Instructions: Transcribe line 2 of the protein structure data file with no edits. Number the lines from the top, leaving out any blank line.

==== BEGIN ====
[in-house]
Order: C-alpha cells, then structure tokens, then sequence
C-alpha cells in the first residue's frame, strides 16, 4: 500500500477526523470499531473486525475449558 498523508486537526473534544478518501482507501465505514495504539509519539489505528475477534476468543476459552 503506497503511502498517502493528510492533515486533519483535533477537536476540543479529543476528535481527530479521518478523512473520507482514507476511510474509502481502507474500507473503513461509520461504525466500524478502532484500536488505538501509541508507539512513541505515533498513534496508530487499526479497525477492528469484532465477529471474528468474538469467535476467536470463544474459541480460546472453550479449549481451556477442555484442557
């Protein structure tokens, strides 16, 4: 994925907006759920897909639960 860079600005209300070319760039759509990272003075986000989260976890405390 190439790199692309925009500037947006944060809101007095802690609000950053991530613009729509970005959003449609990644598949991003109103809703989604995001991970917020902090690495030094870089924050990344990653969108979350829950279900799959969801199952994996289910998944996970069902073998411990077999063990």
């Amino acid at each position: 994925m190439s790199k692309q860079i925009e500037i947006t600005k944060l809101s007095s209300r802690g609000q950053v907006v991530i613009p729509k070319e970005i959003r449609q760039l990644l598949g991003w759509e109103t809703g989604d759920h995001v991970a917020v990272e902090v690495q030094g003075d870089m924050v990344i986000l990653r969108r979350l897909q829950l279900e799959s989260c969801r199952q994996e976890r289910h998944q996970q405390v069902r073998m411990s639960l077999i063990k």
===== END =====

Order: C-alpha cells, then structure tokens, then sequence